East Penn Press

Wednesday, September 19, 2018
PRESS PHOTOS BY DEBBIE GALBRAITHArmy veteran Tim Clark, of Wescosville, talks with second grade students at St. Thomas More School Jan. 31 as part of a celebration of military personnel during Catholic Schools Week. PRESS PHOTOS BY DEBBIE GALBRAITHArmy veteran Tim Clark, of Wescosville, talks with second grade students at St. Thomas More School Jan. 31 as part of a celebration of military personnel during Catholic Schools Week.
Army veteran Tim Clark shows students his father’s Distinguished Flying Cross medal, one of his most prized possessions. Army veteran Tim Clark shows students his father’s Distinguished Flying Cross medal, one of his most prized possessions.
Administrative Assistant at St. Thomas More School Loretta Costa stands with her brother Tim Clark following the presentation. Administrative Assistant at St. Thomas More School Loretta Costa stands with her brother Tim Clark following the presentation.

ST. THOMAS MORE SCHOOL

Thursday, February 8, 2018 by Debbie Galbraith dgalbraith@tnonline.com in Local News

Army veteran Tim Clark talks with students during Catholic Schools Week

St. Thomas More had a number of activities the week of Jan. 28 to celebrate Catholic Schools Week including a celebration of military personnel. Students participated in a card project for veterans and current military personnel and had a special visit from Army veteran Tim Clark, of Wescosville.

Clark, 72, entered the service after he graduated from high school because he couldn’t afford to go to college.

Service was a part of his family with his father a fighter pilot in World War II, his mother a drill sergeant in World War II, his brother in the Vietnam war and another brother who was a cook in the service.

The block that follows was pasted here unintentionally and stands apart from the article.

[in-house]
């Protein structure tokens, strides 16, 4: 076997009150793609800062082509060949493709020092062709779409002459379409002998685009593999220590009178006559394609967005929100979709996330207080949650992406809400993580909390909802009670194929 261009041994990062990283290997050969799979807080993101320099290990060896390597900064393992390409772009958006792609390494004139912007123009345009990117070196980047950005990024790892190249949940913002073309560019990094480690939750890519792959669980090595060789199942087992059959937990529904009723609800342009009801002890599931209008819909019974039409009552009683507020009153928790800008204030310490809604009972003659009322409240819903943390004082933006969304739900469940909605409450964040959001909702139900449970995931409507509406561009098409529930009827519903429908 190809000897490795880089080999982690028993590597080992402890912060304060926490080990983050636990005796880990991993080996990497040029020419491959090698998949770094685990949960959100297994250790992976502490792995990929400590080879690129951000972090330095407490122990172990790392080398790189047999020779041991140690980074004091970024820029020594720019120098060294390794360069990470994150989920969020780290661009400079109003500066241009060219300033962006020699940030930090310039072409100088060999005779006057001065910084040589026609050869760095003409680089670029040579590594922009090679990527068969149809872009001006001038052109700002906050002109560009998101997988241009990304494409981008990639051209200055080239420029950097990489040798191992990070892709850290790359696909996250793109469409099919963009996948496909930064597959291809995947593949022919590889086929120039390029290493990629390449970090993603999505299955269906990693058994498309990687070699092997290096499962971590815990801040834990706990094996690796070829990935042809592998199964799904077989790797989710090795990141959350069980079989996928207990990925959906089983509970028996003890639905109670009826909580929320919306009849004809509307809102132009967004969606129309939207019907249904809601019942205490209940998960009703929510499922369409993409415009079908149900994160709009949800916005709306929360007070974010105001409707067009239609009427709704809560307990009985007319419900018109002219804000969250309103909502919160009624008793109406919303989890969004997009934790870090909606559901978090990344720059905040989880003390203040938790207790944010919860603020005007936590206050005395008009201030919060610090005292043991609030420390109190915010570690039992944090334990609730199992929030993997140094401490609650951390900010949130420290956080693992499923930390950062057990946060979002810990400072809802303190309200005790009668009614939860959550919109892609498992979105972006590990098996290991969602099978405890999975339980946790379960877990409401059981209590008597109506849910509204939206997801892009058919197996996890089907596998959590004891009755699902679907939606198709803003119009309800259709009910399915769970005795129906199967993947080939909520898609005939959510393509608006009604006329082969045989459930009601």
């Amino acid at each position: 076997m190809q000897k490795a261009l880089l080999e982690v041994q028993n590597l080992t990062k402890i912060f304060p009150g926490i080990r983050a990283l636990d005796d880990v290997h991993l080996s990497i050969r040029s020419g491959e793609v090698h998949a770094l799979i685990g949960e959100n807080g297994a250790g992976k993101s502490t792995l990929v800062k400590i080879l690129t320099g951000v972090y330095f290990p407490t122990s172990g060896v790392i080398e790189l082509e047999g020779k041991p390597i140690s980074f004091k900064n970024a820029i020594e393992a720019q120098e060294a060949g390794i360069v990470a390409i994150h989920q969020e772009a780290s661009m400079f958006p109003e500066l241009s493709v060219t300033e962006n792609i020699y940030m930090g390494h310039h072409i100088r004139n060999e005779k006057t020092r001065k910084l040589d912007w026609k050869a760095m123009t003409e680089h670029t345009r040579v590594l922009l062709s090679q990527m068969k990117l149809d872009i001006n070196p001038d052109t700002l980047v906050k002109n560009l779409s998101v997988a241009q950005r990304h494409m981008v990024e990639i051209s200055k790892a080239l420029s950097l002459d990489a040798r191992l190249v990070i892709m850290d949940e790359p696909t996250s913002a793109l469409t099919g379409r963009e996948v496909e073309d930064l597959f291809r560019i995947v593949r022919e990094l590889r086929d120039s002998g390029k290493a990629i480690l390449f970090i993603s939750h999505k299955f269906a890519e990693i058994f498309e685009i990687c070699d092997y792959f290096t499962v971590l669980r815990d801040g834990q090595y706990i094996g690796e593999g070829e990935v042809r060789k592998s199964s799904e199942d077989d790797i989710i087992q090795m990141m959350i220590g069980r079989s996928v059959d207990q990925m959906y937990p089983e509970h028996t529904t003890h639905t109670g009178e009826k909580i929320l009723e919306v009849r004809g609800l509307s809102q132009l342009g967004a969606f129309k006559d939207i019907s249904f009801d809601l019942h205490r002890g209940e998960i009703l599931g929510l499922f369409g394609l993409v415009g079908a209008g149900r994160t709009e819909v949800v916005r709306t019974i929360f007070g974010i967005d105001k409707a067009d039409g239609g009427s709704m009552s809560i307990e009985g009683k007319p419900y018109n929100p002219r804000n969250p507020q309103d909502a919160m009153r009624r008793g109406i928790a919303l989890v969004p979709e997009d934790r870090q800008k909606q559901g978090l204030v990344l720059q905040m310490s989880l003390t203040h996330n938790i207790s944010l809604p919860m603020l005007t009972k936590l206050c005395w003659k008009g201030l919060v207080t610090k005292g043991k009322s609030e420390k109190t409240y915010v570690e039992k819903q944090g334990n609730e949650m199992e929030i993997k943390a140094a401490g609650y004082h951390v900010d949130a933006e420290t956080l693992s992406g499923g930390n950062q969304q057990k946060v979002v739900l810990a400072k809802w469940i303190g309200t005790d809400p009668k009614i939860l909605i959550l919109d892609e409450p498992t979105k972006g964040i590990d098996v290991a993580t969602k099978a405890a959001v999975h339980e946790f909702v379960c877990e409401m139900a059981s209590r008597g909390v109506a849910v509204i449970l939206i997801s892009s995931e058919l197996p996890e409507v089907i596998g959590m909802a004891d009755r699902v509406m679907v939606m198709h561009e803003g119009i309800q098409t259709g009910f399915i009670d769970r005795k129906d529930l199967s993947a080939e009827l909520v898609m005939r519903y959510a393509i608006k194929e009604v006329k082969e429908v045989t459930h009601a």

Clark’s sister is Loretta Costa, an administrative assistant in the office at St. Thomas More, 1040 Flexer Ave., Allentown.

Clark told students he attended Catholic grade school in Lansdale. One of the nuns told him he had a knack for languages.

When he joined the Army back in the 1960s, he went to Fort Dix, N.J. and decided he wanted to become a linguist.

He was sent to the Defense Language Institute in Monterey, Calif., where 39 different languages were taught.

Clark studied the Russian language for eight hours a day where he learned to speak, write, read, dance, cook and watch movies in the Russian language.

“The professors never spoke English as they were native-born Russians,” Clark said.

Clark became a Russian interpreter/translator, received top secret clearance and was sent to the National Security Agency in Washington, D.C. where he technically became a spy.

He was sent to Turkey and sat on top of a mountain where he used a radio telephone to listen to Russian phone conversations. He then typed what he heard and then the information was sent back to Washington in a secret code. He was in Turkey for 11 months and 10 days.

“We typed the conversations on a special paper which dissolved in water; we had a bucket next to us filled with water. If we were caught by the Russians, we were to put the papers in the buckets,” Clark said.

Clark showed the students one of his prized possessions – the Distinguished Flying Cross medal given to his father after flying 74 missions and earning seven additional medals, including a Purple Heart.

Following the presentation to the second grade, students asked very poignant questions including, “Why were people fighting? and “Why was there a war?

Clark told the students how countries couldn’t agree and that war is not good.

He asked the students to “pray for peace” so people don’t hurt one another.